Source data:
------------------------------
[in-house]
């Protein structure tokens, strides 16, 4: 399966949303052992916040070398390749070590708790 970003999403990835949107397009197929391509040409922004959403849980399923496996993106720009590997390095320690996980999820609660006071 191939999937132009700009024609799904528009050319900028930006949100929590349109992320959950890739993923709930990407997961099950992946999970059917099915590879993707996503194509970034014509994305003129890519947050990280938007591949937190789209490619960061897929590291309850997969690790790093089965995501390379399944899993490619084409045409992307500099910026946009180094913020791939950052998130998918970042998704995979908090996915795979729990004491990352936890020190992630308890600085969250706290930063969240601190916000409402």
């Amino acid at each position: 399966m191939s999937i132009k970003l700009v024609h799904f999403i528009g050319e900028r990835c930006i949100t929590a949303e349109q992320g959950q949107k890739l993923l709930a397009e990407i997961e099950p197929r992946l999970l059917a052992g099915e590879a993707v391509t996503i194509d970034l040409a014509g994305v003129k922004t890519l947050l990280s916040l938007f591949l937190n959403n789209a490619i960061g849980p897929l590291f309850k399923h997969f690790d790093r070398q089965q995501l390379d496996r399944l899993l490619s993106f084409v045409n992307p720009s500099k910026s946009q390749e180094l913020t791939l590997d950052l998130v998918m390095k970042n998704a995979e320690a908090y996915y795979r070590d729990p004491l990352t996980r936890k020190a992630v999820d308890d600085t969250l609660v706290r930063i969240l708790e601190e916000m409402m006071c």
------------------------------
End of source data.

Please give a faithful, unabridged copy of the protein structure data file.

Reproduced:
[in-house]
């Protein structure tokens, strides 16, 4: 399966949303052992916040070398390749070590708790 970003999403990835949107397009197929391509040409922004959403849980399923496996993106720009590997390095320690996980999820609660006071 191939999937132009700009024609799904528009050319900028930006949100929590349109992320959950890739993923709930990407997961099950992946999970059917099915590879993707996503194509970034014509994305003129890519947050990280938007591949937190789209490619960061897929590291309850997969690790790093089965995501390379399944899993490619084409045409992307500099910026946009180094913020791939950052998130998918970042998704995979908090996915795979729990004491990352936890020190992630308890600085969250706290930063969240601190916000409402």
């Amino acid at each position: 399966m191939s999937i132009k970003l700009v024609h799904f999403i528009g050319e900028r990835c930006i949100t929590a949303e349109q992320g959950q949107k890739l993923l709930a397009e990407i997961e099950p197929r992946l999970l059917a052992g099915e590879a993707v391509t996503i194509d970034l040409a014509g994305v003129k922004t890519l947050l990280s916040l938007f591949l937190n959403n789209a490619i960061g849980p897929l590291f309850k399923h997969f690790d790093r070398q089965q995501l390379d496996r399944l899993l490619s993106f084409v045409n992307p720009s500099k910026s946009q390749e180094l913020t791939l590997d950052l998130v998918m390095k970042n998704a995979e320690a908090y996915y795979r070590d729990p004491l990352t996980r936890k020190a992630v999820d308890d600085t969250l609660v706290r930063i969240l708790e601190e916000m409402m006071c």